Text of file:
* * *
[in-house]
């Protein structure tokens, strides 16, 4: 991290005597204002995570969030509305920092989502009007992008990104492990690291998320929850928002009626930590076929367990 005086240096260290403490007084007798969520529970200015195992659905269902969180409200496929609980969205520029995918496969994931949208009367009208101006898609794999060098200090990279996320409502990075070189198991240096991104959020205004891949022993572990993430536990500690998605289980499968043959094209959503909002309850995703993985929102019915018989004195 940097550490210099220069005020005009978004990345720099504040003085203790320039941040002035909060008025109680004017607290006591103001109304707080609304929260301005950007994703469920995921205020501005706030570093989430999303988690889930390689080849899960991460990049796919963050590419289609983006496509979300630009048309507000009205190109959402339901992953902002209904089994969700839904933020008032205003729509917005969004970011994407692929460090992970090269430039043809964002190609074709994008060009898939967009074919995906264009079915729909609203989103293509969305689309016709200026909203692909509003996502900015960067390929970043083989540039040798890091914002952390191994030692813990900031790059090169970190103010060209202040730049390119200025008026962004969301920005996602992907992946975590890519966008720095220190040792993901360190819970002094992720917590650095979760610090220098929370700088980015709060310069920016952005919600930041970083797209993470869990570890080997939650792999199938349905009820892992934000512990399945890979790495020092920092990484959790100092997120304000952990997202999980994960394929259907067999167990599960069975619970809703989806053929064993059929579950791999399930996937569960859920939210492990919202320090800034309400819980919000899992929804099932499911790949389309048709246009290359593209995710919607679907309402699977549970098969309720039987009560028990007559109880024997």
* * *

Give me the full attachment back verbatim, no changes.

[in-house]
């Protein structure tokens, strides 16, 4: 991290005597204002995570969030509305920092989502009007992008990104492990690291998320929850928002009626930590076929367990 005086240096260290403490007084007798969520529970200015195992659905269902969180409200496929609980969205520029995918496969994931949208009367009208101006898609794999060098200090990279996320409502990075070189198991240096991104959020205004891949022993572990993430536990500690998605289980499968043959094209959503909002309850995703993985929102019915018989004195 940097550490210099220069005020005009978004990345720099504040003085203790320039941040002035909060008025109680004017607290006591103001109304707080609304929260301005950007994703469920995921205020501005706030570093989430999303988690889930390689080849899960991460990049796919963050590419289609983006496509979300630009048309507000009205190109959402339901992953902002209904089994969700839904933020008032205003729509917005969004970011994407692929460090992970090269430039043809964002190609074709994008060009898939967009074919995906264009079915729909609203989103293509969305689309016709200026909203692909509003996502900015960067390929970043083989540039040798890091914002952390191994030692813990900031790059090169970190103010060209202040730049390119200025008026962004969301920005996602992907992946975590890519966008720095220190040792993901360190819970002094992720917590650095979760610090220098929370700088980015709060310069920016952005919600930041970083797209993470869990570890080997939650792999199938349905009820892992934000512990399945890979790495020092920092990484959790100092997120304000952990997202999980994960394929259907067999167990599960069975619970809703989806053929064993059929579950791999399930996937569960859920939210492990919202320090800034309400819980919000899992929804099932499911790949389309048709246009290359593209995710919607679907309402699977549970098969309720039987009560028990007559109880024997």